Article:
The US Food and Drug Administration (FDA) has released four relatively rare Untitled Letters by way of its Center for Biologics Evaluation and Research (CBER), whose inspectors found a number of violations during recent inspections of amniotic/chorionic-based product manufacturers.
Background: Enforcement Letters
FDA is generally in the practice of releasing three main types of enforcement documents: Untitled Letters, Form 483s and Warning Letters. Other types of letters, such as "It has come to our Attention" letters or Advisory Action letters, are issued less frequently for medical device and veterinary products.
The difference in the letters has less to do with form and more with agency intent. A Warning Letter, for example, is used to denote the failure of a company to comply with the agency's regulatory policy and explain that failure to remedy the deviation will result in further agency action.
An Untitled Letter, by contrast, is usually sent to companies that are alleged to have violated a more minor provision or regulation, and often ambiguously so. The most common use of them by far has been by FDA's advertising regulators within the Office of Prescription Drug Promotion, formerly known as the Division of Drug Marketing, Advertising and Communications (DDMAC).
Untitled Letters: Not Just for OPDP
But as CBER's action illustrates, advertising isn't the only thing for which FDA sends Untitled Letters.
On 5 September 2013, CBER released the text of four Untitled Letters sent to separate manufacturers of amniotic and/or chorionic-based products, explaining that all four had failed to comply with various regulations.
In one letter to Georgia-based Surgical Biologics, a subsidiary of MiMedx Group, FDA alleges that the company is not registered with FDA to either store or distribute its AmnioFix Injectable product. The company markets AmnioFix as a treatment for inflammation, scar tissue formation, and soft tissue wounds.
FDA explained that under its understanding of the regulations, these products would be human cells, tissues or cellular and tissue-based products (HCT/Ps) regulated under 21 CFR 1271.
However, FDA said because the products underwent "minimal manipulation," they are technically regulated under 21 CFR 201-that is to say, as biological products requiring the submission of a biologic licensing application (BLA) under 21 CFR 351 of the Federal Food, Drug and Cosmetic Act (FD&C Act).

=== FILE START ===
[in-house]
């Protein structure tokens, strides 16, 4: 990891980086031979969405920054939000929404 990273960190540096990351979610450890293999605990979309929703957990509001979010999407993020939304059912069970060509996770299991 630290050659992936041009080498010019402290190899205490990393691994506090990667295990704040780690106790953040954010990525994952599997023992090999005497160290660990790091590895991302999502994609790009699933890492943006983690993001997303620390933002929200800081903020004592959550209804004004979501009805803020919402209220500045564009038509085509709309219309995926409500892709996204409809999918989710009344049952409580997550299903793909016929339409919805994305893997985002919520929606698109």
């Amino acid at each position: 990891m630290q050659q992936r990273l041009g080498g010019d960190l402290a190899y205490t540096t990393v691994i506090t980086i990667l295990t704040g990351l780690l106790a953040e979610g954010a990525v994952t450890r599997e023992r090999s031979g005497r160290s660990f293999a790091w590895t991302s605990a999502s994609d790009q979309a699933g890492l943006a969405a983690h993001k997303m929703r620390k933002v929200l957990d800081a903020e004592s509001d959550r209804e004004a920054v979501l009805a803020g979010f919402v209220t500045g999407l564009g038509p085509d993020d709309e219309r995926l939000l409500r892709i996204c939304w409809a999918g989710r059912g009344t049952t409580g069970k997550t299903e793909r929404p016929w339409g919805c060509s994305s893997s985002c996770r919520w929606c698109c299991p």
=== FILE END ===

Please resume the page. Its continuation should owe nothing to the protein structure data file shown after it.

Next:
The distinction is one made in the other three letters as well, though two of those three are to companies that use Surgical Biologics as a contract manufacturer.
Uncertainty Leads to Untitled (Not Warning) Letter
The legal distinction of "minimal manipulation," however, is one that has been fraught with legal uncertainty (2), which likely explains why FDA opted to use Untitled Letters instead of the more formal Warning Letters: It's possible the companies are on firm legal footing despite FDA's assertions to the contrary.
In a statement, MiMedx President Bill Taylor said his company was "surprised by [the] letter considering the FDA conducted a directed inspection of our facility in July 2012." Taylor said FDA had indicated to it after the inspection "that CBER had completed its review and had no findings or further questions and, therefore, the inspection was classified as No Action Indicated (NAI)."
"The Company believes the FDA's conclusion is based on a misunderstanding of the micronization process and is responding to the Untitled Letter and will reiterate its request for a meeting with the FDA," Taylor added.
CBER Untitled Letter to Surgical Biologics
CBER Untitled Letter to Castle Surgical
CBER Untitled Letter to Tides Medical
CBER Untitled Letter to Accel Spine